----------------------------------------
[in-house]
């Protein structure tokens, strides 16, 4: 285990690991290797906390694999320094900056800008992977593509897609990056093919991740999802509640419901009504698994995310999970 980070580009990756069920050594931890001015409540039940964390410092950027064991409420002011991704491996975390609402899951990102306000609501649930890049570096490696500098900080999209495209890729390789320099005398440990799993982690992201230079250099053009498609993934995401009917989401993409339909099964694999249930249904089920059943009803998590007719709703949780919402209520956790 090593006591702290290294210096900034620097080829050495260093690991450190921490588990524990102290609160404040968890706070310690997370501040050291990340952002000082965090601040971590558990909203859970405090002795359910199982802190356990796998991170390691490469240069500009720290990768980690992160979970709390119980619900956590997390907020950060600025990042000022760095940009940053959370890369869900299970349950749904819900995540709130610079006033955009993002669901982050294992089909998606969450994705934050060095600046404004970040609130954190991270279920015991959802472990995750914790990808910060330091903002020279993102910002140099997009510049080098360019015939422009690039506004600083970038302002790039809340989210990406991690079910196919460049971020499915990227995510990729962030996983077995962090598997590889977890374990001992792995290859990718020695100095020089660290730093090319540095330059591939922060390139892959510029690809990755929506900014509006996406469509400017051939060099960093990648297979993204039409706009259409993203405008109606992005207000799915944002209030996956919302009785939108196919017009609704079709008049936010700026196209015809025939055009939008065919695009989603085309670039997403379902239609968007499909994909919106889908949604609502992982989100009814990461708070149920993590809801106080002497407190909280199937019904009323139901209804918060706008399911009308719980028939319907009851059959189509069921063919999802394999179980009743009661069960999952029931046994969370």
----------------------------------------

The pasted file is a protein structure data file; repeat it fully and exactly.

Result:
[in-house]
């Protein structure tokens, strides 16, 4: 285990690991290797906390694999320094900056800008992977593509897609990056093919991740999802509640419901009504698994995310999970 980070580009990756069920050594931890001015409540039940964390410092950027064991409420002011991704491996975390609402899951990102306000609501649930890049570096490696500098900080999209495209890729390789320099005398440990799993982690992201230079250099053009498609993934995401009917989401993409339909099964694999249930249904089920059943009803998590007719709703949780919402209520956790 090593006591702290290294210096900034620097080829050495260093690991450190921490588990524990102290609160404040968890706070310690997370501040050291990340952002000082965090601040971590558990909203859970405090002795359910199982802190356990796998991170390691490469240069500009720290990768980690992160979970709390119980619900956590997390907020950060600025990042000022760095940009940053959370890369869900299970349950749904819900995540709130610079006033955009993002669901982050294992089909998606969450994705934050060095600046404004970040609130954190991270279920015991959802472990995750914790990808910060330091903002020279993102910002140099997009510049080098360019015939422009690039506004600083970038302002790039809340989210990406991690079910196919460049971020499915990227995510990729962030996983077995962090598997590889977890374990001992792995290859990718020695100095020089660290730093090319540095330059591939922060390139892959510029690809990755929506900014509006996406469509400017051939060099960093990648297979993204039409706009259409993203405008109606992005207000799915944002209030996956919302009785939108196919017009609704079709008049936010700026196209015809025939055009939008065919695009989603085309670039997403379902239609968007499909994909919106889908949604609502992982989100009814990461708070149920993590809801106080002497407190909280199937019904009323139901209804918060706008399911009308719980028939319907009851059959189509069921063919999802394999179980009743009661069960999952029931046994969370």